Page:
When you have grown up on the original series-this is a total suck fest!
A perfect blend of silver age comics and Grant Morrison weirdness. As close as any version ever came to the wonderful, strange magic that the original comics had.

The Doom Patrol had become 'X-men lite' and Grant stripped it down to its essentials. He brought back the original line up, replacing Rita Farr with the unique Crazy Jane.

Redjac was a great addition to the Patrol's rogues gallery. The two parter with him is one of my favorite stories in Grant's run.
Very interesting in that it's completely not a mainstream comic superhero. Definitely offbeat, but still enojyable, characters that have potential to grow on me. A cool start, I look forward to reading the next volume and seeing what I think then.
Peter Derk
If we could extract the weird, acid-trip stuff from Grant Morrison and just hang on to the great ideas and character exploration, I would be the happiest boy at the comics shop.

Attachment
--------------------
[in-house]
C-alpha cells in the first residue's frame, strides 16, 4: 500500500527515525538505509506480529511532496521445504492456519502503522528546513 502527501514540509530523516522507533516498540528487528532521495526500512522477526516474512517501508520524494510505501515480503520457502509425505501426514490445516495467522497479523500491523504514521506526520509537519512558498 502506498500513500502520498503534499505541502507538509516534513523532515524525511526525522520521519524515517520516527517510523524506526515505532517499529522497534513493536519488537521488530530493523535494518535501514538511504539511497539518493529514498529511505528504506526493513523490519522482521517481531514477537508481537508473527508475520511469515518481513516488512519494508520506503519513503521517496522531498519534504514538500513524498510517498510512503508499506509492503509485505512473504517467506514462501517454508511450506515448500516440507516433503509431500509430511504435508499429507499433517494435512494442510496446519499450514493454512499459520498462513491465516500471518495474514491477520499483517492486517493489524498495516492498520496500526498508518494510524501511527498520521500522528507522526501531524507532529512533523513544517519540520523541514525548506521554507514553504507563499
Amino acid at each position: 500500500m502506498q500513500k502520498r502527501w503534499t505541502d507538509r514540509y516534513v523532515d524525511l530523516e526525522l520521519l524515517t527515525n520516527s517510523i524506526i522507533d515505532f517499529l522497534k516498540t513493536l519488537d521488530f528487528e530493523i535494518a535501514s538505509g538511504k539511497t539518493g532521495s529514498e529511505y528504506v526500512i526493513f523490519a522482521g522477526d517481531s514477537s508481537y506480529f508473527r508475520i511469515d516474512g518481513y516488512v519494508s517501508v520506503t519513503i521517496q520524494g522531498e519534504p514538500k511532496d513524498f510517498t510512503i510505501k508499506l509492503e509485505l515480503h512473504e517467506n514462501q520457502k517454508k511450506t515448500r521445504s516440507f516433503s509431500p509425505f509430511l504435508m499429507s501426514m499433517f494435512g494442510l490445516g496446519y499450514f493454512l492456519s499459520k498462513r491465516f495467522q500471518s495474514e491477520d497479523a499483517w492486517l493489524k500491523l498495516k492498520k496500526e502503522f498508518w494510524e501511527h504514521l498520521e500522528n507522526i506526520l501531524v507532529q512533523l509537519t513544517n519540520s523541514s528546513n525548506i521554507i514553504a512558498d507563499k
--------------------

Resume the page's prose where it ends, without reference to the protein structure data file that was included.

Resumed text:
So, this was my first time reading any sort of Doom Patrol, but more importantly the first volume of GRANT MORRISON'S Doom Patrol.

Like in Animal Man, Morrison returns to the ineffectual superhero theme here in Doom Patrol. These heroes are scarred, dysfunctional, and one might even say a couple are handicapped. Among them are a fellow whose brain has been saved from a racing accident and thrown into a glorified tin can, a girl with 64 personalities, and a hermaphroditic entity with its whole bod
Chumbert Squurls
This should have been great. I read the Grant Morrison's fascinating(if convoluted) Doom Patrol series in reverse order leaving me with the worst for last. What should have been an explosive introduction to the oddball cast of Doom Patrol was actually a crude attempt at shaping a style in the vast world of DC. Let's remember that this was really early in Morrison's career and he was obviously still learning the ropes.